Pretty much any game carried in a U.S. retail store has a rating from the Entertainment Software Ratings Board on its packaging. But they are not legally required--much like the MPAA ratings given to films, they're voluntary self-classification on the industry's part. Representative Jim Matheson (D-Utah) wants to get rid of that "voluntary" part.
Matheson introduced House Bill H.R. 287 on Monday, which would fine any person up to $5,000 per violation for: selling any game without a rating on its packaging, selling any game rated "Adults Only" to anyone under 18, or selling any game rated "Mature" to anyone under 17. The "Video Games Ratings Enforcement Act'' would also require retailers to clearly display information about the ratings within 180 days of its enactment.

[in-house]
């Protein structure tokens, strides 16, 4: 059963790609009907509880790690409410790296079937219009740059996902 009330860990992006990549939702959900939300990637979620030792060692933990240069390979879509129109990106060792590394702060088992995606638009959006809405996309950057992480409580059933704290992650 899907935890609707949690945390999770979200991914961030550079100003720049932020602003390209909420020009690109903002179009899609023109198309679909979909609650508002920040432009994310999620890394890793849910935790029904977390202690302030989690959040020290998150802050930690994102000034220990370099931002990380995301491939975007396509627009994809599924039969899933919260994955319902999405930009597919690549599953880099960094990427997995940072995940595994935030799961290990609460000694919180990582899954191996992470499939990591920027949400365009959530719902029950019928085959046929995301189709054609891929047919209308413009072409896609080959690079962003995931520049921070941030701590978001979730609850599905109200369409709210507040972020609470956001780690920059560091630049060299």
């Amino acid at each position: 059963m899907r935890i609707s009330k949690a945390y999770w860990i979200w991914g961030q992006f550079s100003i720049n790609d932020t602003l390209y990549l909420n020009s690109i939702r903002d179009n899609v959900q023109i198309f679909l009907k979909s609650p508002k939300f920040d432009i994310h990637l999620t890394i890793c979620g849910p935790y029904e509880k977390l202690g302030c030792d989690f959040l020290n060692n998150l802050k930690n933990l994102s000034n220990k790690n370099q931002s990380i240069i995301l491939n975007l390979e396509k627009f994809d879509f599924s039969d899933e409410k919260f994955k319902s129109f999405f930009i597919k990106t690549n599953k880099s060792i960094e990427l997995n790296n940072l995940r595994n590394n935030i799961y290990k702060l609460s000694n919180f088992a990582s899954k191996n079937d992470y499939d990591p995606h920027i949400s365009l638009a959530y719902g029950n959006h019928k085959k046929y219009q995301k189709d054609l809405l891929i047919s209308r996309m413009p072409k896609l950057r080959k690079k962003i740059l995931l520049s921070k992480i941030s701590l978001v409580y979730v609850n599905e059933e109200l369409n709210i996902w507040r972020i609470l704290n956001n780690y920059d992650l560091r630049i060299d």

Few, if any, major retailers carry AO-rated games, and many are at least supposed to card customers buying M-rated games. But the bill would bring the U.S. in line with several European Union countries, including the UK, which have legislation requiring PEGI ratings on any games sold.
From the bill's text, it appears this could be used to prosecute smaller game creators for selling their projects online. For instance: Would Blendo Games need an ESRB rating to sell 30 Flights of Loving on its website or risk a $5,000 fine?
Blendo could get a rating for free, but it would still mean one more gatekeeper between small creators and potential consumers if enforced. We've contacted Rep. Matheson's office for clarification and will update this story when we know more.